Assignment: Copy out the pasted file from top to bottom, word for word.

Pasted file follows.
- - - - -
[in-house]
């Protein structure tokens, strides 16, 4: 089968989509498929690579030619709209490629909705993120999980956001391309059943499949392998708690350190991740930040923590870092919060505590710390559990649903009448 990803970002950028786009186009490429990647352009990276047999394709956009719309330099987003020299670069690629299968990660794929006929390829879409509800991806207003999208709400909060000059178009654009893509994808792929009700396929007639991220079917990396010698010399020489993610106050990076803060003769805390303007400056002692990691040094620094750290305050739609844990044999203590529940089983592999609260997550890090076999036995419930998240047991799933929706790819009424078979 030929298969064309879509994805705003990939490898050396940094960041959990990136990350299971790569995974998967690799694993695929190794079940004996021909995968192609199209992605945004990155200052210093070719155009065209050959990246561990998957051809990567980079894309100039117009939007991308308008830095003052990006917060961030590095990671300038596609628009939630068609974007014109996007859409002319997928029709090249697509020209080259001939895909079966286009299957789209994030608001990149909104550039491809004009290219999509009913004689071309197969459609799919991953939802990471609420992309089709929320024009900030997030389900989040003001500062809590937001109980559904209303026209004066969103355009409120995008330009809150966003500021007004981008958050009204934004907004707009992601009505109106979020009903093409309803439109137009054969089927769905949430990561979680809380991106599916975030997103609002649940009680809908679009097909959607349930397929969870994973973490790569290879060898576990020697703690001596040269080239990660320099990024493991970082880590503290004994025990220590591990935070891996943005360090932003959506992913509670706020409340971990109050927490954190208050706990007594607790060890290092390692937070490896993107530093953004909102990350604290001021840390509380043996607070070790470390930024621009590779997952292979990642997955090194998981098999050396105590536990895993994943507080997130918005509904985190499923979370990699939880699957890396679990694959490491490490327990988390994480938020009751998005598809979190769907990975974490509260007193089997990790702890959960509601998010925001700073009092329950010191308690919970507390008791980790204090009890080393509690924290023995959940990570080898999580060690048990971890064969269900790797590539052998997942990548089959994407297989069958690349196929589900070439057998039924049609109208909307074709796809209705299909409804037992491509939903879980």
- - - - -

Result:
[in-house]
């Protein structure tokens, strides 16, 4: 089968989509498929690579030619709209490629909705993120999980956001391309059943499949392998708690350190991740930040923590870092919060505590710390559990649903009448 990803970002950028786009186009490429990647352009990276047999394709956009719309330099987003020299670069690629299968990660794929006929390829879409509800991806207003999208709400909060000059178009654009893509994808792929009700396929007639991220079917990396010698010399020489993610106050990076803060003769805390303007400056002692990691040094620094750290305050739609844990044999203590529940089983592999609260997550890090076999036995419930998240047991799933929706790819009424078979 030929298969064309879509994805705003990939490898050396940094960041959990990136990350299971790569995974998967690799694993695929190794079940004996021909995968192609199209992605945004990155200052210093070719155009065209050959990246561990998957051809990567980079894309100039117009939007991308308008830095003052990006917060961030590095990671300038596609628009939630068609974007014109996007859409002319997928029709090249697509020209080259001939895909079966286009299957789209994030608001990149909104550039491809004009290219999509009913004689071309197969459609799919991953939802990471609420992309089709929320024009900030997030389900989040003001500062809590937001109980559904209303026209004066969103355009409120995008330009809150966003500021007004981008958050009204934004907004707009992601009505109106979020009903093409309803439109137009054969089927769905949430990561979680809380991106599916975030997103609002649940009680809908679009097909959607349930397929969870994973973490790569290879060898576990020697703690001596040269080239990660320099990024493991970082880590503290004994025990220590591990935070891996943005360090932003959506992913509670706020409340971990109050927490954190208050706990007594607790060890290092390692937070490896993107530093953004909102990350604290001021840390509380043996607070070790470390930024621009590779997952292979990642997955090194998981098999050396105590536990895993994943507080997130918005509904985190499923979370990699939880699957890396679990694959490491490490327990988390994480938020009751998005598809979190769907990975974490509260007193089997990790702890959960509601998010925001700073009092329950010191308690919970507390008791980790204090009890080393509690924290023995959940990570080898999580060690048990971890064969269900790797590539052998997942990548089959994407297989069958690349196929589900070439057998039924049609109208909307074709796809209705299909409804037992491509939903879980």